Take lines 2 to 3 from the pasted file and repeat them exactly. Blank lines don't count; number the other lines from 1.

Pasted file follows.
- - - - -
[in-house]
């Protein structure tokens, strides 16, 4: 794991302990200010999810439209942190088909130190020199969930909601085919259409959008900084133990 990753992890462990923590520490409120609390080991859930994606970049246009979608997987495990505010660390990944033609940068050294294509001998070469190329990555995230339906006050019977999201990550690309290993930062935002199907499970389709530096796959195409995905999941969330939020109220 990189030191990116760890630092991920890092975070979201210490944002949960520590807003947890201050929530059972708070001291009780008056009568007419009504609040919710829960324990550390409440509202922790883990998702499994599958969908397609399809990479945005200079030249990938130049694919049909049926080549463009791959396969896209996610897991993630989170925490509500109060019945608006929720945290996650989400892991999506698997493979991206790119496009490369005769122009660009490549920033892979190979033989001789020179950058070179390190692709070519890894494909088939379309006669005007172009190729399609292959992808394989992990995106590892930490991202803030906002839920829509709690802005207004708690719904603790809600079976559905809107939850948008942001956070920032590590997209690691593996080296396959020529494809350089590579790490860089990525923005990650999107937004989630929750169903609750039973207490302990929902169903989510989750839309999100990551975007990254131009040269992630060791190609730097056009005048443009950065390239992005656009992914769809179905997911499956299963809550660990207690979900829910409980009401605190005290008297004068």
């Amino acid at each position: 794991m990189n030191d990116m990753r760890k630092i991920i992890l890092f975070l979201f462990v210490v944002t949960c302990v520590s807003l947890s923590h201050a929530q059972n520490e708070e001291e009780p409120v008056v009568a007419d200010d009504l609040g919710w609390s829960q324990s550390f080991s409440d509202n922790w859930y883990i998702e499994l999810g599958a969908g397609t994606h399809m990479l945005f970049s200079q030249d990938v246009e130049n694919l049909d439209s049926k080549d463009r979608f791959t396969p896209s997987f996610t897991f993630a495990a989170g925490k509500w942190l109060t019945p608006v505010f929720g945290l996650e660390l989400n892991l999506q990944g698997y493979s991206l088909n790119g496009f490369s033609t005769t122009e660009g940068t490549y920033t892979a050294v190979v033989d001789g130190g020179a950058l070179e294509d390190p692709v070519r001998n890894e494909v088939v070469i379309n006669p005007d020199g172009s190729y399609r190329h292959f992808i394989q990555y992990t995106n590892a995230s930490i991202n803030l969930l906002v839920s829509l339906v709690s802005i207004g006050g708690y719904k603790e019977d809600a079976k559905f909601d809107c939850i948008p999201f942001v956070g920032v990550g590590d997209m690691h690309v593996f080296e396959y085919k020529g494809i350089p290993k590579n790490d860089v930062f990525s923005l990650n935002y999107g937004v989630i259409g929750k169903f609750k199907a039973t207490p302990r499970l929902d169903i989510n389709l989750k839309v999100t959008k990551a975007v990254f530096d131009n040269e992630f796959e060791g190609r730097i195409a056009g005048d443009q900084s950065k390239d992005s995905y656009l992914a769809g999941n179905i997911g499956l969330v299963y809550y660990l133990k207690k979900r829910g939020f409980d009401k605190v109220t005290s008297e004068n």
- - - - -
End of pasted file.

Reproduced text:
């Protein structure tokens, strides 16, 4: 794991302990200010999810439209942190088909130190020199969930909601085919259409959008900084133990 990753992890462990923590520490409120609390080991859930994606970049246009979608997987495990505010660390990944033609940068050294294509001998070469190329990555995230339906006050019977999201990550690309290993930062935002199907499970389709530096796959195409995905999941969330939020109220 990189030191990116760890630092991920890092975070979201210490944002949960520590807003947890201050929530059972708070001291009780008056009568007419009504609040919710829960324990550390409440509202922790883990998702499994599958969908397609399809990479945005200079030249990938130049694919049909049926080549463009791959396969896209996610897991993630989170925490509500109060019945608006929720945290996650989400892991999506698997493979991206790119496009490369005769122009660009490549920033892979190979033989001789020179950058070179390190692709070519890894494909088939379309006669005007172009190729399609292959992808394989992990995106590892930490991202803030906002839920829509709690802005207004708690719904603790809600079976559905809107939850948008942001956070920032590590997209690691593996080296396959020529494809350089590579790490860089990525923005990650999107937004989630929750169903609750039973207490302990929902169903989510989750839309999100990551975007990254131009040269992630060791190609730097056009005048443009950065390239992005656009992914769809179905997911499956299963809550660990207690979900829910409980009401605190005290008297004068």
């Amino acid at each position: 794991m990189n030191d990116m990753r760890k630092i991920i992890l890092f975070l979201f462990v210490v944002t949960c302990v520590s807003l947890s923590h201050a929530q059972n520490e708070e001291e009780p409120v008056v009568a007419d200010d009504l609040g919710w609390s829960q324990s550390f080991s409440d509202n922790w859930y883990i998702e499994l999810g599958a969908g397609t994606h399809m990479l945005f970049s200079q030249d990938v246009e130049n694919l049909d439209s049926k080549d463009r979608f791959t396969p896209s997987f996610t897991f993630a495990a989170g925490k509500w942190l109060t019945p608006v505010f929720g945290l996650e660390l989400n892991l999506q990944g698997y493979s991206l088909n790119g496009f490369s033609t005769t122009e660009g940068t490549y920033t892979a050294v190979v033989d001789g130190g020179a950058l070179e294509d390190p692709v070519r001998n890894e494909v088939v070469i379309n006669p005007d020199g172009s190729y399609r190329h292959f992808i394989q990555y992990t995106n590892a995230s930490i991202n803030l969930l906002v839920s829509l339906v709690s802005i207004g006050g708690y719904k603790e019977d809600a079976k559905f909601d809107c939850i948008p999201f942001v956070g920032v990550g590590d997209m690691h690309v593996f080296e396959y085919k020529g494809i350089p290993k590579n790490d860089v930062f990525s923005l990650n935002y999107g937004v989630i259409g929750k169903f609750k199907a039973t207490p302990r499970l929902d169903i989510n389709l989750k839309v999100t959008k990551a975007v990254f530096d131009n040269e992630f796959e060791g190609r730097i195409a056009g005048d443009q900084s950065k390239d992005s995905y656009l992914a769809g999941n179905i997911g499956l969330v299963y809550y660990l133990k207690k979900r829910g939020f409980d009401k605190v109220t005290s008297e004068n």